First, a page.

Central ghrelin administration reduces starvation-induced inflammation in rats
Darko Stevanovic1, Vladimir Trajkovic2, Dejan Nesic1, Dragan Micic3, Mirjana Sumarac-Dumanovic3, Vera Popovic3 & Vesna Starcevic1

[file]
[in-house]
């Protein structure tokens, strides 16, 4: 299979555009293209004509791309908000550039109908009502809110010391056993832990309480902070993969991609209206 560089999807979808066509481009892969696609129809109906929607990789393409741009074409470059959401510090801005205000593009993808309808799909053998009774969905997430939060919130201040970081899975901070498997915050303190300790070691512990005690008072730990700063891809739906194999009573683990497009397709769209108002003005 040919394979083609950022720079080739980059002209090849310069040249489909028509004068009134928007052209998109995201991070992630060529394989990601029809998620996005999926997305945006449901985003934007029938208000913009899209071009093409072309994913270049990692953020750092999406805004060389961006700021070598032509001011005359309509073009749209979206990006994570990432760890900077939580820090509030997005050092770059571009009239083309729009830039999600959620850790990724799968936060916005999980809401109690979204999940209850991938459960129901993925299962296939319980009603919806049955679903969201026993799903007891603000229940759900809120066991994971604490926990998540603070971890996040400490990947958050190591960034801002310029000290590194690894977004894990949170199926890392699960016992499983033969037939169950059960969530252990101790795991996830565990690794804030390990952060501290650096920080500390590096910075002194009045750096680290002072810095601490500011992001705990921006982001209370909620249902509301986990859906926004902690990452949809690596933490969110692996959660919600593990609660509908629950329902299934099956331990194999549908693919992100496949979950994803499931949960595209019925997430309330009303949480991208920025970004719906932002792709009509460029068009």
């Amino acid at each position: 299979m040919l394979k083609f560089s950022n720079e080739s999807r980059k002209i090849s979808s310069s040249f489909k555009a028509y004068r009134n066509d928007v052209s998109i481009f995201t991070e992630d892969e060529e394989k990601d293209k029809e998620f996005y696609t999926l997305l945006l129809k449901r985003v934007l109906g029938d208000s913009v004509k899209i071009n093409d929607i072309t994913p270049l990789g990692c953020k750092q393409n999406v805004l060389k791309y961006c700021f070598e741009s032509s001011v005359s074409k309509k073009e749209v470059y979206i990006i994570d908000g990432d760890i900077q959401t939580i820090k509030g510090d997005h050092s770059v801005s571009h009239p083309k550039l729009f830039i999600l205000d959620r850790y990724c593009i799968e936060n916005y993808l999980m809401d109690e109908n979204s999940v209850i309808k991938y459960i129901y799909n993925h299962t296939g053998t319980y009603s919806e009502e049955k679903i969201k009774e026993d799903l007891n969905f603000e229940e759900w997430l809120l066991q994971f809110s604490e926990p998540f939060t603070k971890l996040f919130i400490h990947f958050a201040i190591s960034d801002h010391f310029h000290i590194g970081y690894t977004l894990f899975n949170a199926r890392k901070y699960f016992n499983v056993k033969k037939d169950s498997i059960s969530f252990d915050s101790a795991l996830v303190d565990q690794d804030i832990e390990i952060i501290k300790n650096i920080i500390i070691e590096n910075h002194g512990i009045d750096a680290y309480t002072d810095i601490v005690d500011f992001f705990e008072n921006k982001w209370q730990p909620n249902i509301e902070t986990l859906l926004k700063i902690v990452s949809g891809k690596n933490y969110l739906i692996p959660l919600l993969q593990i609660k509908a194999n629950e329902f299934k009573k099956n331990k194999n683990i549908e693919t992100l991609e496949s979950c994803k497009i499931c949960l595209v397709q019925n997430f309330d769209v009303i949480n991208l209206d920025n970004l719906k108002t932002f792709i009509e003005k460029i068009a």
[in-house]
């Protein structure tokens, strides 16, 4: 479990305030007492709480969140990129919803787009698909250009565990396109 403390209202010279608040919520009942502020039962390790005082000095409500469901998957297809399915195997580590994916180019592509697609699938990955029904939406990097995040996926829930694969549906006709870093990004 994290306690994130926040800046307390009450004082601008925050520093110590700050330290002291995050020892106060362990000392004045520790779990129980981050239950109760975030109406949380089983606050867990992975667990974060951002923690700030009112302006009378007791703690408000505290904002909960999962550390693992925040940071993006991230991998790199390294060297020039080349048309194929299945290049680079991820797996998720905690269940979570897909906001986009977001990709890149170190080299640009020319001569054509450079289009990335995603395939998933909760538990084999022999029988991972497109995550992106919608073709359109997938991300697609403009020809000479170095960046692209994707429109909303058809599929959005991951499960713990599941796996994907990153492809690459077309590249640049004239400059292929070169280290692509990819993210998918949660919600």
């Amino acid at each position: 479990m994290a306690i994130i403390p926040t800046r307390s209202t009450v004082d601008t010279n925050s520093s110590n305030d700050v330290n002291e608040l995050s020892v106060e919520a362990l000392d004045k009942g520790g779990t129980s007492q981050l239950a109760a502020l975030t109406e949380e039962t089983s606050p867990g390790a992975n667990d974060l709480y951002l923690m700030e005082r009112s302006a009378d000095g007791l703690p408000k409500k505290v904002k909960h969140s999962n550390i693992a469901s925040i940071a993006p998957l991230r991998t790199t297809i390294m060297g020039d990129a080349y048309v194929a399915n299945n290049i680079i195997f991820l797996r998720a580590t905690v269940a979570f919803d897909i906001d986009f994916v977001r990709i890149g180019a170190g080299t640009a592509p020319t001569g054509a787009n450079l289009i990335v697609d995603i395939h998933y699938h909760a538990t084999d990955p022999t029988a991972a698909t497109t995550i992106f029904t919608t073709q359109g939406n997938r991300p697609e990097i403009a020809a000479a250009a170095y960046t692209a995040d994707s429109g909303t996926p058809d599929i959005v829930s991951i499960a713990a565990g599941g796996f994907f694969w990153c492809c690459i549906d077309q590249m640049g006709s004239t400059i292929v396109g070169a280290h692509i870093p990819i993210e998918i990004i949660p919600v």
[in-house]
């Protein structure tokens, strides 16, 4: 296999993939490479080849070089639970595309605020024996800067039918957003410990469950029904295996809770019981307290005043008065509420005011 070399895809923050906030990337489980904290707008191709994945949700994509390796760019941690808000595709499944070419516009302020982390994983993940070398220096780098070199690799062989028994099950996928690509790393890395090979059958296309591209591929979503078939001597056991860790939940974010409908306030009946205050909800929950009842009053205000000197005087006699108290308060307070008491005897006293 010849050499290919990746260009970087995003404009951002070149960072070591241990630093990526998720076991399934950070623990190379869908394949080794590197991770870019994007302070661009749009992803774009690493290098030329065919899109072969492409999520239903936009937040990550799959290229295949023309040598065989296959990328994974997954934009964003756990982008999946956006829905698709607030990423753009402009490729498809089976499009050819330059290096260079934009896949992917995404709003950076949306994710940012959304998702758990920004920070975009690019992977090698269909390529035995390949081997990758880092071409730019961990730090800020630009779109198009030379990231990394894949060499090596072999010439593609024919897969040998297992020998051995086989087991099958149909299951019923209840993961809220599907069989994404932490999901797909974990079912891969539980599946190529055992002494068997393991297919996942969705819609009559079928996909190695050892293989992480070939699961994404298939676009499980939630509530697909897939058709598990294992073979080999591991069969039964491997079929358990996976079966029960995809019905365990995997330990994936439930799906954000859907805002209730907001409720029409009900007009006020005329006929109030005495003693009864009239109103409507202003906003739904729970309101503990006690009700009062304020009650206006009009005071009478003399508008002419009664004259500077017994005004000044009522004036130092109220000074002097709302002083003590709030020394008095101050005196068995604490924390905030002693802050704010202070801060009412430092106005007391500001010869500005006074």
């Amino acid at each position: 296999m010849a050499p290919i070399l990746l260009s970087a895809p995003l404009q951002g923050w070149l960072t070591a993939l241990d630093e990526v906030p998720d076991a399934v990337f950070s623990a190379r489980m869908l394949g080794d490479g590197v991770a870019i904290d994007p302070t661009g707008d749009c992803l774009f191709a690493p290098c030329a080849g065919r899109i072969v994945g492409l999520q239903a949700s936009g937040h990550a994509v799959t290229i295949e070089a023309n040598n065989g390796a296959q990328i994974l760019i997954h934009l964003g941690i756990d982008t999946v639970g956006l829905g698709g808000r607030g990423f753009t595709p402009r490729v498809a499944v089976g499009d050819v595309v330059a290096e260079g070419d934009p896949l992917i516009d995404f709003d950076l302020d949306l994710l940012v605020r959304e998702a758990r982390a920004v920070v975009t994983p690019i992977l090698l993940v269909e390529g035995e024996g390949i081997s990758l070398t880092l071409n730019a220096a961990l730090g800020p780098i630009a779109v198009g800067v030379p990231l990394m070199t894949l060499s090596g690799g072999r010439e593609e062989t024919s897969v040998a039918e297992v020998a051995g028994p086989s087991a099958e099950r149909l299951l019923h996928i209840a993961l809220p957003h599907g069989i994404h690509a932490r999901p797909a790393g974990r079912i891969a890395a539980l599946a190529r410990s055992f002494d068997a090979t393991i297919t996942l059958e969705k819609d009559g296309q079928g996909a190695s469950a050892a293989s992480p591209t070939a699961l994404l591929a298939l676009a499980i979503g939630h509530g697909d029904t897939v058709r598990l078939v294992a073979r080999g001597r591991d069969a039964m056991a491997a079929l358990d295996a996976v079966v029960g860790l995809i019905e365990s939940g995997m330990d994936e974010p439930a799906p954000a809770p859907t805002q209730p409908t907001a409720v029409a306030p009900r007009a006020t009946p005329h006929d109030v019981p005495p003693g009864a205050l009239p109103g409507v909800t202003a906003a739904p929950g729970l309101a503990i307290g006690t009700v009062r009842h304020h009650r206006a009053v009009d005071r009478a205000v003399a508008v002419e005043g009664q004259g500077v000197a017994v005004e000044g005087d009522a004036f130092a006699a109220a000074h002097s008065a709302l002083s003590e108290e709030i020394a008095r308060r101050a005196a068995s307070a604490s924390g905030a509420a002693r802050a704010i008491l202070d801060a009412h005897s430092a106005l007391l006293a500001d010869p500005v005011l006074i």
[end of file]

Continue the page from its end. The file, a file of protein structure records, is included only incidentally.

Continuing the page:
The aim of the study was to investigate the influence of intracerebroventricular (ICV) injections of ghrelin on secretion of pro-inflammatory (TNF, IL-1, IFN-γ) and anti-inflammatory cytokines (TGF-β) in starved rats. Male Wistar rats (4 weeks old, 12 per group) were fed ad libitum or starved by caloric restriction (40% of chow consumed by their ad libitum fed controls from previous day) for 4 weeks. Afterwards, half of the animals in each group received ICV injections of ghrelin in PBS (0.15 nmol in 5 μl of PBS, daily for 5 consecutive days) or PBS alone. Rats were sacrificed two hours after the last injection, their blood was collected and serum concentrations of cytokines, ACTH and corticosterone were measured by ELISA. The concentrations of the pro-inflammatory cytokines TNF, IL-1 and IFN-γ were significantly increased in starved compared to rats fed ad libitum (P<0.01), while the levels of the anti-inflammatory TGF-β did not significantly differ between the two groups (P>0.05). The ICV application of ghrelin significantly reduced the blood levels of all three pro-inflammatory cytokines (P<0.05), while not affecting those of TGF-β. The observed anti-inflammatory effect of ICV applied ghrelin in starved rats was accompanied by activation of the hypothalamopituitaryadrenal (HPA) axis, reflected in the increase in serum levels of both ACTH and corticosterone (P<0.05). These results indicate that central ghrelin application might suppress starvation-induced systemic inflammation through activation of HPA axis and subsequent release of the anti-inflammatory corticosterone.